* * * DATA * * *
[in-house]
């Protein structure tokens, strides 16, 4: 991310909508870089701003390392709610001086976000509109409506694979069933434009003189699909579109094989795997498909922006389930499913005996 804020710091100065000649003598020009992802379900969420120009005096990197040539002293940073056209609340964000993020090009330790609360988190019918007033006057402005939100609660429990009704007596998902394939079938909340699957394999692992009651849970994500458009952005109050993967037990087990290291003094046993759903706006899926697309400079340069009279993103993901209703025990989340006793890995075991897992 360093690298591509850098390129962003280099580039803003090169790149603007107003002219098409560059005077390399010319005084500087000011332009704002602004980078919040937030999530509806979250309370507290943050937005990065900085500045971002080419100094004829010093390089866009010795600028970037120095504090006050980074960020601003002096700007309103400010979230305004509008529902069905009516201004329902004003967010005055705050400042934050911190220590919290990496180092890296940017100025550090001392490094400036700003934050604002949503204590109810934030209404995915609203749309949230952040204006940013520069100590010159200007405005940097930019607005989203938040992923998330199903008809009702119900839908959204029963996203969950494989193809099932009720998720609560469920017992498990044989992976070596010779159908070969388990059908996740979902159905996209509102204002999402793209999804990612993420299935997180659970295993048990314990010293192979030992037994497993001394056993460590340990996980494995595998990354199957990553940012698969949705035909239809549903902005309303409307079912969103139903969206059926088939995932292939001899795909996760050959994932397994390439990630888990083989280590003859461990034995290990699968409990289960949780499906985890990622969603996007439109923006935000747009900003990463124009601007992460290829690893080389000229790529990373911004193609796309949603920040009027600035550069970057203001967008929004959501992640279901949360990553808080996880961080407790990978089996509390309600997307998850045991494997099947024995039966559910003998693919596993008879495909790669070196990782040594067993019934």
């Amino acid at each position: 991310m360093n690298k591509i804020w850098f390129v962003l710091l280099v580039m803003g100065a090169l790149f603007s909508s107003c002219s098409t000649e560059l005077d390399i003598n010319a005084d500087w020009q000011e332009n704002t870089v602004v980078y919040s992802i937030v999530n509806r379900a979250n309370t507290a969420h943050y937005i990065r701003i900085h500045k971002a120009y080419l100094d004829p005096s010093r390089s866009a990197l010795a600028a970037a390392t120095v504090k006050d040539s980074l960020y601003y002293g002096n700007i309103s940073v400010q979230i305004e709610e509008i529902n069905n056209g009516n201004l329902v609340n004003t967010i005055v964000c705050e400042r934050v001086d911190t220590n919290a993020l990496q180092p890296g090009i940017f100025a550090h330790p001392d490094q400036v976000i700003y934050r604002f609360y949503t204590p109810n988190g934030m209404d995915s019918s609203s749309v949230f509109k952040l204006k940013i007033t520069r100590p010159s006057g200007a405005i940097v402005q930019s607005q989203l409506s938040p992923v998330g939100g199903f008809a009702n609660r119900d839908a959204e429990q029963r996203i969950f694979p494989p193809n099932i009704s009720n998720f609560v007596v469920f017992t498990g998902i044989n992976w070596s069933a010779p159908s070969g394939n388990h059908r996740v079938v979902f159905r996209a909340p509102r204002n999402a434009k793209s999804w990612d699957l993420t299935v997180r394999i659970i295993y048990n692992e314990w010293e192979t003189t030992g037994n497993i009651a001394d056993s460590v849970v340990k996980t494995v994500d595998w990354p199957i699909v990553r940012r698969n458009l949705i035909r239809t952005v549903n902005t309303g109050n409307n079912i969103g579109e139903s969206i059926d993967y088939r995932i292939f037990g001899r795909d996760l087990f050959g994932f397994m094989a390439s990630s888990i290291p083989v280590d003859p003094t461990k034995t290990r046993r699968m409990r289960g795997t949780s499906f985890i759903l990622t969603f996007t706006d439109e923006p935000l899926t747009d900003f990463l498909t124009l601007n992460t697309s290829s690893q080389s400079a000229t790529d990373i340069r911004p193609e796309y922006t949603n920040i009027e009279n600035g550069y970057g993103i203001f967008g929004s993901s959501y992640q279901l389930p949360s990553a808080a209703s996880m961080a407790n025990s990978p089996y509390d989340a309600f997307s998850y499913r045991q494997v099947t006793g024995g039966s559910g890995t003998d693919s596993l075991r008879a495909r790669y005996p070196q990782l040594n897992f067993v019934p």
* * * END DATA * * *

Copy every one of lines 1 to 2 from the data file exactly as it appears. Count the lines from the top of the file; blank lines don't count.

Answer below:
[in-house]
């Protein structure tokens, strides 16, 4: 991310909508870089701003390392709610001086976000509109409506694979069933434009003189699909579109094989795997498909922006389930499913005996 804020710091100065000649003598020009992802379900969420120009005096990197040539002293940073056209609340964000993020090009330790609360988190019918007033006057402005939100609660429990009704007596998902394939079938909340699957394999692992009651849970994500458009952005109050993967037990087990290291003094046993759903706006899926697309400079340069009279993103993901209703025990989340006793890995075991897992 360093690298591509850098390129962003280099580039803003090169790149603007107003002219098409560059005077390399010319005084500087000011332009704002602004980078919040937030999530509806979250309370507290943050937005990065900085500045971002080419100094004829010093390089866009010795600028970037120095504090006050980074960020601003002096700007309103400010979230305004509008529902069905009516201004329902004003967010005055705050400042934050911190220590919290990496180092890296940017100025550090001392490094400036700003934050604002949503204590109810934030209404995915609203749309949230952040204006940013520069100590010159200007405005940097930019607005989203938040992923998330199903008809009702119900839908959204029963996203969950494989193809099932009720998720609560469920017992498990044989992976070596010779159908070969388990059908996740979902159905996209509102204002999402793209999804990612993420299935997180659970295993048990314990010293192979030992037994497993001394056993460590340990996980494995595998990354199957990553940012698969949705035909239809549903902005309303409307079912969103139903969206059926088939995932292939001899795909996760050959994932397994390439990630888990083989280590003859461990034995290990699968409990289960949780499906985890990622969603996007439109923006935000747009900003990463124009601007992460290829690893080389000229790529990373911004193609796309949603920040009027600035550069970057203001967008929004959501992640279901949360990553808080996880961080407790990978089996509390309600997307998850045991494997099947024995039966559910003998693919596993008879495909790669070196990782040594067993019934």